Addiction Treatment Aftercare Plan

Anyone who has entered some form of behavioral health or substance abuse treatment program has probably heard the term “aftercare plan” at some point during treatment. Therapists, case managers, and even physicians will repeat the phrase “make sure you have your aftercare plan figured out before you leave.” Sometimes it can feel so repetitive that it can become frustrating to think about it while also working on many other needs.

The truth is, treatment is a powerful tool to help people reflect, review, and revise their lives through targeted interventions and focused efforts. These efforts are typically most effective while in treatment, and begin to lose some of their strength as a patient begins to return to their everyday life.

The main goal of an aftercare plan is to minimize this loss of strength through actively supporting the individual with a long-term support system of professionals and systems that can continue to offer accountability in early recovery.

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What Is An Aftercare Plan?

An aftercare plan is essentially a map of how to manage all the challenges that life can present while in recovery from drug or alcohol addiction. A proper aftercare plan will help guide someone through barriers, crisis events, relapse prevention, and help them establish an identified support system before tackling the journey of long-term recovery outside of a treatment program.

For many, aftercare plans are made up of outpatient treatment programs, sober support systems, and more intensive services such as professional monitoring should it be deemed necessary.

Most treatment professionals will share guidance on how to build an aftercare plan during the treatment process and what they believe might be beneficial for each person, with a focus on their individual needs. When building an aftercare plan, it can help to have a wide view of varying options to include, especially when deciding on how to include friends & loved ones in the conversation.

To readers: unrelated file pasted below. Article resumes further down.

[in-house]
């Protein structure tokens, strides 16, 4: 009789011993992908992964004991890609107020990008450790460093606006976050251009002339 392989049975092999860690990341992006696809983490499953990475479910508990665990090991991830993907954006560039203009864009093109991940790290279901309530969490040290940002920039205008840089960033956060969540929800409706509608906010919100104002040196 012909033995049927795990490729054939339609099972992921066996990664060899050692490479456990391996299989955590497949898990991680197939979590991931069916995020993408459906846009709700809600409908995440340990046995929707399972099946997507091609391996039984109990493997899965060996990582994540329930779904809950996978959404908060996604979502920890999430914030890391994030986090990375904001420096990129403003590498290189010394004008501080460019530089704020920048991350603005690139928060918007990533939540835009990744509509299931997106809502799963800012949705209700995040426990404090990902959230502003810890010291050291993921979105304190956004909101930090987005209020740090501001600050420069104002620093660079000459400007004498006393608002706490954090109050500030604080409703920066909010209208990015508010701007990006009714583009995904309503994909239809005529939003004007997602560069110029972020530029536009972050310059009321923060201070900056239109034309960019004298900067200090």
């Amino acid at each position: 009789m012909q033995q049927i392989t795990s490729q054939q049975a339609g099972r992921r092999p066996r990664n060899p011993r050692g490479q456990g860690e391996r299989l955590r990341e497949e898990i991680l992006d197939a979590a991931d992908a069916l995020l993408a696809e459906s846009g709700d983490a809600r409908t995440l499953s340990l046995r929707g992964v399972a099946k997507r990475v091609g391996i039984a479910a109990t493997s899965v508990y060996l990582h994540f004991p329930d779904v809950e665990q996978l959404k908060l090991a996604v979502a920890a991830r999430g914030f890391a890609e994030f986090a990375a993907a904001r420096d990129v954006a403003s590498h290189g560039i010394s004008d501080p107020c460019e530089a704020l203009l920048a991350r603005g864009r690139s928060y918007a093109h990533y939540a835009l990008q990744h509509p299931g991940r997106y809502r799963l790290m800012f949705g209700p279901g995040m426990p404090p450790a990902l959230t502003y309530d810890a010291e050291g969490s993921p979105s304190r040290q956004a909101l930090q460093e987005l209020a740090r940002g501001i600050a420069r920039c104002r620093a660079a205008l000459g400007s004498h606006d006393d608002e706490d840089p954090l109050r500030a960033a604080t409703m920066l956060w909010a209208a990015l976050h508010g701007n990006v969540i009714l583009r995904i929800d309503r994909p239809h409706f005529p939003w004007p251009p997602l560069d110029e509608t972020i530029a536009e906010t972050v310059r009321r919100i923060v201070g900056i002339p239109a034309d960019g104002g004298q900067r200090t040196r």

Aftercare Sections

Peer Support Services

Peer support services are an important part of an effective aftercare plan, as having peer support in recovery is considered practical and necessary for long-term success. It is strongly encouraged by treatment professionals to attend 90 meetings in 90 days when first attending peer support services in order to build a strong peer sober support network. Some examples of peer support services include:

  • Adult Child of Alcoholics (ACOA)
  • Gamblers Anonymous (GA)
  • Celebrate Recovery (Christian Based AA)
  • Overeaters Anonymous (OA)

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Professional Support Services

This section will likely be required as a condition to complete a treatment program. Most treatment programs will require ongoing therapy with a professional as well as medication management with a healthcare provider. There are many other services that are available to assist in early recovery, including long-term drug screening services. Other professional support services available for aftercare plans include: